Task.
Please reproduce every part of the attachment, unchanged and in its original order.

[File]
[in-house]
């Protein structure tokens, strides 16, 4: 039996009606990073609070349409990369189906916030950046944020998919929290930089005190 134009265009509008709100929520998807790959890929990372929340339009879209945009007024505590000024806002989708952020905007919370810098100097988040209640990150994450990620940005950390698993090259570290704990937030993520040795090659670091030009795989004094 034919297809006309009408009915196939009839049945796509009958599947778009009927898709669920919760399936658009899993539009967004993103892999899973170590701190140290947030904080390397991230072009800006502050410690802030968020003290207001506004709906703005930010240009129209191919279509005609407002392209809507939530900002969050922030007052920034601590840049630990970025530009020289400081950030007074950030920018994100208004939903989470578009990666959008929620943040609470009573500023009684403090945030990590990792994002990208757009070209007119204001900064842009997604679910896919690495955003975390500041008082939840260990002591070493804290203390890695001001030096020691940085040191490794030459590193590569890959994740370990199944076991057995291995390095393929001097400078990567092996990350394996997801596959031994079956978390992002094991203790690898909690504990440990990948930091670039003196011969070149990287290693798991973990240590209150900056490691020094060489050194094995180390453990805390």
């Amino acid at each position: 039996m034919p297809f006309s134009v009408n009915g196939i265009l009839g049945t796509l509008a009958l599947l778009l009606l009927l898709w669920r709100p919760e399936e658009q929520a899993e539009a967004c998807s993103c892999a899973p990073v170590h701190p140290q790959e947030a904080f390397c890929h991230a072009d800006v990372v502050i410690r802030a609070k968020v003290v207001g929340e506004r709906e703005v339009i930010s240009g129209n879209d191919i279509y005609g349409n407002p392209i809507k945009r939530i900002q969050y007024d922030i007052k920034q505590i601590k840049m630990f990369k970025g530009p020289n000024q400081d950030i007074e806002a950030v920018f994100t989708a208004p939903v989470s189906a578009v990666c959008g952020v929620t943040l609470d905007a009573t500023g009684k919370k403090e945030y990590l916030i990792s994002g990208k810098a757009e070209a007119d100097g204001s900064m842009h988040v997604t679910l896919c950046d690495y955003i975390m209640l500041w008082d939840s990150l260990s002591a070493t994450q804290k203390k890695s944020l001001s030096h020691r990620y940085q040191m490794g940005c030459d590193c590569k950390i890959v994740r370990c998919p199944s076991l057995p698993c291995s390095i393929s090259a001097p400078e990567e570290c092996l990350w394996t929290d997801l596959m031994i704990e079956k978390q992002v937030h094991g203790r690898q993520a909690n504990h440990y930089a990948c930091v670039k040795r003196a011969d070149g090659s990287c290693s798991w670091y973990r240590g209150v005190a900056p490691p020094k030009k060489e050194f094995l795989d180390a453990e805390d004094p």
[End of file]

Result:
[in-house]
């Protein structure tokens, strides 16, 4: 039996009606990073609070349409990369189906916030950046944020998919929290930089005190 134009265009509008709100929520998807790959890929990372929340339009879209945009007024505590000024806002989708952020905007919370810098100097988040209640990150994450990620940005950390698993090259570290704990937030993520040795090659670091030009795989004094 034919297809006309009408009915196939009839049945796509009958599947778009009927898709669920919760399936658009899993539009967004993103892999899973170590701190140290947030904080390397991230072009800006502050410690802030968020003290207001506004709906703005930010240009129209191919279509005609407002392209809507939530900002969050922030007052920034601590840049630990970025530009020289400081950030007074950030920018994100208004939903989470578009990666959008929620943040609470009573500023009684403090945030990590990792994002990208757009070209007119204001900064842009997604679910896919690495955003975390500041008082939840260990002591070493804290203390890695001001030096020691940085040191490794030459590193590569890959994740370990199944076991057995291995390095393929001097400078990567092996990350394996997801596959031994079956978390992002094991203790690898909690504990440990990948930091670039003196011969070149990287290693798991973990240590209150900056490691020094060489050194094995180390453990805390």
């Amino acid at each position: 039996m034919p297809f006309s134009v009408n009915g196939i265009l009839g049945t796509l509008a009958l599947l778009l009606l009927l898709w669920r709100p919760e399936e658009q929520a899993e539009a967004c998807s993103c892999a899973p990073v170590h701190p140290q790959e947030a904080f390397c890929h991230a072009d800006v990372v502050i410690r802030a609070k968020v003290v207001g929340e506004r709906e703005v339009i930010s240009g129209n879209d191919i279509y005609g349409n407002p392209i809507k945009r939530i900002q969050y007024d922030i007052k920034q505590i601590k840049m630990f990369k970025g530009p020289n000024q400081d950030i007074e806002a950030v920018f994100t989708a208004p939903v989470s189906a578009v990666c959008g952020v929620t943040l609470d905007a009573t500023g009684k919370k403090e945030y990590l916030i990792s994002g990208k810098a757009e070209a007119d100097g204001s900064m842009h988040v997604t679910l896919c950046d690495y955003i975390m209640l500041w008082d939840s990150l260990s002591a070493t994450q804290k203390k890695s944020l001001s030096h020691r990620y940085q040191m490794g940005c030459d590193c590569k950390i890959v994740r370990c998919p199944s076991l057995p698993c291995s390095i393929s090259a001097p400078e990567e570290c092996l990350w394996t929290d997801l596959m031994i704990e079956k978390q992002v937030h094991g203790r690898q993520a909690n504990h440990y930089a990948c930091v670039k040795r003196a011969d070149g090659s990287c290693s798991w670091y973990r240590g209150v005190a900056p490691p020094k030009k060489e050194f094995l795989d180390a453990e805390d004094p």